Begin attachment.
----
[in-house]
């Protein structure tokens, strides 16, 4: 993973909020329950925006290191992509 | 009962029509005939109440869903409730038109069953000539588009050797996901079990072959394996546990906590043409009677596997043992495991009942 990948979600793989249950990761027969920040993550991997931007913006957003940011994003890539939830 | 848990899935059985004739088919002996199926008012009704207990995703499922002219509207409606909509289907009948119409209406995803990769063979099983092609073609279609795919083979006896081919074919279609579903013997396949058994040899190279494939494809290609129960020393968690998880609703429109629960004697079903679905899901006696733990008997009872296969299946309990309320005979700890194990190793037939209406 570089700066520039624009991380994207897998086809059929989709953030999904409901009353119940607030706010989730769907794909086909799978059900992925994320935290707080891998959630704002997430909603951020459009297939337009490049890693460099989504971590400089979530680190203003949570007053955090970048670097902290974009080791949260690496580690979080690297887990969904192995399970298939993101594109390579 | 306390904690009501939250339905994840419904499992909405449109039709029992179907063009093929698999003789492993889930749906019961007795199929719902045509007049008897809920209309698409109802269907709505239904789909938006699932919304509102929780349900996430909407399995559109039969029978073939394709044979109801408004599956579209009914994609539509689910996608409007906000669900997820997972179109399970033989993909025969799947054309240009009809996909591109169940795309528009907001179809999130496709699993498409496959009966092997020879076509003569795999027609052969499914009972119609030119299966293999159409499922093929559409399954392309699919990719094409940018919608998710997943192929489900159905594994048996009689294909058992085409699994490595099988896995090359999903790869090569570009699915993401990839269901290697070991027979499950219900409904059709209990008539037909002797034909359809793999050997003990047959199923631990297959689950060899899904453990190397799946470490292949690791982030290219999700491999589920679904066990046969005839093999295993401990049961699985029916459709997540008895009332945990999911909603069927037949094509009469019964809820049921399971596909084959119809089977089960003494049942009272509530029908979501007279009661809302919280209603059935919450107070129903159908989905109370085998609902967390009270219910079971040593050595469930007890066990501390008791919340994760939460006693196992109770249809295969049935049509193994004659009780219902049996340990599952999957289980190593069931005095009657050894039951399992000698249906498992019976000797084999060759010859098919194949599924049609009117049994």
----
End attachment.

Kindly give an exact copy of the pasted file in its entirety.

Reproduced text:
[in-house]
């Protein structure tokens, strides 16, 4: 993973909020329950925006290191992509 | 009962029509005939109440869903409730038109069953000539588009050797996901079990072959394996546990906590043409009677596997043992495991009942 990948979600793989249950990761027969920040993550991997931007913006957003940011994003890539939830 | 848990899935059985004739088919002996199926008012009704207990995703499922002219509207409606909509289907009948119409209406995803990769063979099983092609073609279609795919083979006896081919074919279609579903013997396949058994040899190279494939494809290609129960020393968690998880609703429109629960004697079903679905899901006696733990008997009872296969299946309990309320005979700890194990190793037939209406 570089700066520039624009991380994207897998086809059929989709953030999904409901009353119940607030706010989730769907794909086909799978059900992925994320935290707080891998959630704002997430909603951020459009297939337009490049890693460099989504971590400089979530680190203003949570007053955090970048670097902290974009080791949260690496580690979080690297887990969904192995399970298939993101594109390579 | 306390904690009501939250339905994840419904499992909405449109039709029992179907063009093929698999003789492993889930749906019961007795199929719902045509007049008897809920209309698409109802269907709505239904789909938006699932919304509102929780349900996430909407399995559109039969029978073939394709044979109801408004599956579209009914994609539509689910996608409007906000669900997820997972179109399970033989993909025969799947054309240009009809996909591109169940795309528009907001179809999130496709699993498409496959009966092997020879076509003569795999027609052969499914009972119609030119299966293999159409499922093929559409399954392309699919990719094409940018919608998710997943192929489900159905594994048996009689294909058992085409699994490595099988896995090359999903790869090569570009699915993401990839269901290697070991027979499950219900409904059709209990008539037909002797034909359809793999050997003990047959199923631990297959689950060899899904453990190397799946470490292949690791982030290219999700491999589920679904066990046969005839093999295993401990049961699985029916459709997540008895009332945990999911909603069927037949094509009469019964809820049921399971596909084959119809089977089960003494049942009272509530029908979501007279009661809302919280209603059935919450107070129903159908989905109370085998609902967390009270219910079971040593050595469930007890066990501390008791919340994760939460006693196992109770249809295969049935049509193994004659009780219902049996340990599952999957289980190593069931005095009657050894039951399992000698249906498992019976000797084999060759010859098919194949599924049609009117049994």